Clarksburg, MD"In the last eight days, scientists have delivered a powerful one-two punch in the fight to defeat Alzheimer's disease," said Stacy Pagos Haller, President and CEO of the American Health Assistance Foundation (AHAF), a nonprofit that identifies and funds exceptionally high-impact research worldwide through its Alzheimer's Disease Research program.
"We are excited about today's announcement by Case Western University researchers that a cancer drug, used in mice studies, appears to help clear out the excess plaque found in the Alzheimer's-disease brain and it does this by enhancing the body's natural defense mechanisms," noted Haller. "This follows last week's announced discovery of how Alzheimer's disease spreads in the brain. The timing of these findings coincides with new proposals in Congress and the White House to increase federal funding for Alzheimer's research. This has been a big week for all who seek to end this disease."
In a study of mice, a research team headed by Case Western University scientist Gary Landreth, Ph.D., found that bexarotenea drug currently used to combat T cell lymphoma helped the body clear out amyloid beta proteins. Alzheimer's disease arises in large part from the body's inability to clear these naturally occurring proteins. As amyloid beta levels increase they tend to aggregate and contribute to the so-called brain "plaques" found in Alzheimer's disease.
Bexarotene appeared to improve brain function in these mice. Study results were published in the journal Science.
"Although this is a mouse study, the results are encouraging, and the drug did its job with unprecedented speed, by targeting ApoE, the primary genetic risk factor for Alzheimer's disease," said AHAF Vice President for Scientific Affairs Guy Eakin, Ph.D.
"This announcement is particularly exciting because bexarotene achieved regulatory approval by the U.S. Food and Drug Administration more than a decade ago for the treatment of cancer. That earlier approval could speed up the prospects for human clinical trials of the drug as an Alzheimer's treatment."
AHAF, which had also supported Landreth earlier in his career, started funding the preliminary work leading to this line of research in 2007. Currently, AHAF is funding follow-up studies in which the Landreth team is testing the latest findings on other "mouse models" that may better represent the human form of Alzheimer's disease. Positive findings could help pave the way towards human clinical studies.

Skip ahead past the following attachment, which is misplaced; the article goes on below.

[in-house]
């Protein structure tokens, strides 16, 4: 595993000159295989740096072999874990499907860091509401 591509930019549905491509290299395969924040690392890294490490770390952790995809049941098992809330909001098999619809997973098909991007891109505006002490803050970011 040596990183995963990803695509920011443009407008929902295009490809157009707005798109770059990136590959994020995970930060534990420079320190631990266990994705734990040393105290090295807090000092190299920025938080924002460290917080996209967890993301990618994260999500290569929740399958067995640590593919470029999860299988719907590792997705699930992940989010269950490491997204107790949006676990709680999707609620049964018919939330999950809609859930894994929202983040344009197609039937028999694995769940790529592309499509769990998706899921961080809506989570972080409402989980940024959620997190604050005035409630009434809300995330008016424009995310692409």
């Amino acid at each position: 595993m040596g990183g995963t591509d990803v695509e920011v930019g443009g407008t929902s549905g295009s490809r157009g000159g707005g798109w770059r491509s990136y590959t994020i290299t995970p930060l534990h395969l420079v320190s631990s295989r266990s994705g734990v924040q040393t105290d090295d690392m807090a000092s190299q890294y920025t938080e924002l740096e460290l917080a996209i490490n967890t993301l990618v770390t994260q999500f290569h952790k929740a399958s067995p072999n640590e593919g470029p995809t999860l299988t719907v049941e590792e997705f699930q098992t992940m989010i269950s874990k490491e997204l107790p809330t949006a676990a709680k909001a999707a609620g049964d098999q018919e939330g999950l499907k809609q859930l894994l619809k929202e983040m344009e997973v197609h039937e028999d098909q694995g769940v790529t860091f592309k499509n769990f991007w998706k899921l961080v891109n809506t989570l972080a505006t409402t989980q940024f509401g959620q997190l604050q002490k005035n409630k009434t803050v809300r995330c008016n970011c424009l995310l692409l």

"While it is still too early to make predictions, if these findings can be replicated in additional preclinical studies, and then later in human clinical trials, we may have a powerful new weapon in the battle to halt this disease," noted Eakin.
This latest news comes only one week after an AHAF-funded research team in Boston and another team in New York announced a major breakthrough in understanding how Alzheimer's disease spreads in the brain. By learning that toxic "tau" proteins jump from nerve cell to nerve cell, scientists can now focus on ways to target and stop this cell-to-cell spread.
Although these reports are coming in rapid succession, the overall progress of Alzheimer's disease research has been slower than that of other major diseases, due in part to comparatively meager financial support for Alzheimer's disease research. "We hope this funding scenario will improve, as promising study results stimulate our national resolve to defeat this disease," said Haller.
This week the Obama Administration announced it will provide an additional $130 million in Alzheimer's research funding over the next two years. Last week a bipartisan group in Congress unveiled the Spending Reductions through Innovations in Therapies (SPRINT) Agenda Act of 2012. The legislation, introduced by Senators Barbara Mikulski (D-MD) and Susan Collins (R-ME) and Representatives Chris Smith (R-NJ) and Ed Markey (D-MA), would spur public and private research funding and streamline the regulatory review of treatments.
|Contact: Alice L. Kirkman|
AHAF-American Health Assistance Foundation